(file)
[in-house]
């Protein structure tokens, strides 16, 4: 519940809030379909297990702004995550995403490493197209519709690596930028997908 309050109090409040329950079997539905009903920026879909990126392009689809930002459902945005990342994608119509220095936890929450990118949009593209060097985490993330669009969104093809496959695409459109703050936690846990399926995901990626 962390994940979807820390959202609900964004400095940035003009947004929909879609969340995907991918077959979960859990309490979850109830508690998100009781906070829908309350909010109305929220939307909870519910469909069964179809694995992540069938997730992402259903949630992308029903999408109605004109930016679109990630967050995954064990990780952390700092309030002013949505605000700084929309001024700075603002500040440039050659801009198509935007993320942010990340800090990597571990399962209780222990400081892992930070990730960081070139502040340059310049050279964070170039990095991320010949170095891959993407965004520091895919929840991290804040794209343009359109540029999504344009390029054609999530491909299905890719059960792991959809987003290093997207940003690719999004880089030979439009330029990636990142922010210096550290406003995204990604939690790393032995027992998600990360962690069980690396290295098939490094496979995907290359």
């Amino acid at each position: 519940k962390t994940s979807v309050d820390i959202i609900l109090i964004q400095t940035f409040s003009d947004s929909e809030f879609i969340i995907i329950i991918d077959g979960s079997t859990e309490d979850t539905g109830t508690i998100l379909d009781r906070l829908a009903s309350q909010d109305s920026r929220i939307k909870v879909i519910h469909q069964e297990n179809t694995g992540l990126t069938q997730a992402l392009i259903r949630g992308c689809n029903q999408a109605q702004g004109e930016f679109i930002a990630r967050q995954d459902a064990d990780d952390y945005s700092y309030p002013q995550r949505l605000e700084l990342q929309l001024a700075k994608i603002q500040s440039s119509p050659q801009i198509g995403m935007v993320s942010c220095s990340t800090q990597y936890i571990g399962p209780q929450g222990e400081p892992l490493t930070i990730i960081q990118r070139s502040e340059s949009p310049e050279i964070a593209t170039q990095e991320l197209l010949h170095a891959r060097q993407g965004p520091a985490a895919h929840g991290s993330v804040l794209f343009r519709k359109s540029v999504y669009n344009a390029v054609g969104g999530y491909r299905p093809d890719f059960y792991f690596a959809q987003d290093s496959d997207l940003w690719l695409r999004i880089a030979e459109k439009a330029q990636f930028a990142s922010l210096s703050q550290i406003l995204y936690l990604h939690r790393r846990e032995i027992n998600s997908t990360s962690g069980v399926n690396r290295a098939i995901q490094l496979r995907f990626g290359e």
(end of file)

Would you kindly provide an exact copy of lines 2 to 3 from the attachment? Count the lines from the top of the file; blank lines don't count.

């Protein structure tokens, strides 16, 4: 519940809030379909297990702004995550995403490493197209519709690596930028997908 309050109090409040329950079997539905009903920026879909990126392009689809930002459902945005990342994608119509220095936890929450990118949009593209060097985490993330669009969104093809496959695409459109703050936690846990399926995901990626 962390994940979807820390959202609900964004400095940035003009947004929909879609969340995907991918077959979960859990309490979850109830508690998100009781906070829908309350909010109305929220939307909870519910469909069964179809694995992540069938997730992402259903949630992308029903999408109605004109930016679109990630967050995954064990990780952390700092309030002013949505605000700084929309001024700075603002500040440039050659801009198509935007993320942010990340800090990597571990399962209780222990400081892992930070990730960081070139502040340059310049050279964070170039990095991320010949170095891959993407965004520091895919929840991290804040794209343009359109540029999504344009390029054609999530491909299905890719059960792991959809987003290093997207940003690719999004880089030979439009330029990636990142922010210096550290406003995204990604939690790393032995027992998600990360962690069980690396290295098939490094496979995907290359």
């Amino acid at each position: 519940k962390t994940s979807v309050d820390i959202i609900l109090i964004q400095t940035f409040s003009d947004s929909e809030f879609i969340i995907i329950i991918d077959g979960s079997t859990e309490d979850t539905g109830t508690i998100l379909d009781r906070l829908a009903s309350q909010d109305s920026r929220i939307k909870v879909i519910h469909q069964e297990n179809t694995g992540l990126t069938q997730a992402l392009i259903r949630g992308c689809n029903q999408a109605q702004g004109e930016f679109i930002a990630r967050q995954d459902a064990d990780d952390y945005s700092y309030p002013q995550r949505l605000e700084l990342q929309l001024a700075k994608i603002q500040s440039s119509p050659q801009i198509g995403m935007v993320s942010c220095s990340t800090q990597y936890i571990g399962p209780q929450g222990e400081p892992l490493t930070i990730i960081q990118r070139s502040e340059s949009p310049e050279i964070a593209t170039q990095e991320l197209l010949h170095a891959r060097q993407g965004p520091a985490a895919h929840g991290s993330v804040l794209f343009r519709k359109s540029v999504y669009n344009a390029v054609g969104g999530y491909r299905p093809d890719f059960y792991f690596a959809q987003d290093s496959d997207l940003w690719l695409r999004i880089a030979e459109k439009a330029q990636f930028a990142s922010l210096s703050q550290i406003l995204y936690l990604h939690r790393r846990e032995i027992n998600s997908t990360s962690g069980v399926n690396r290295a098939i995901q490094l496979r995907f990626g290359e």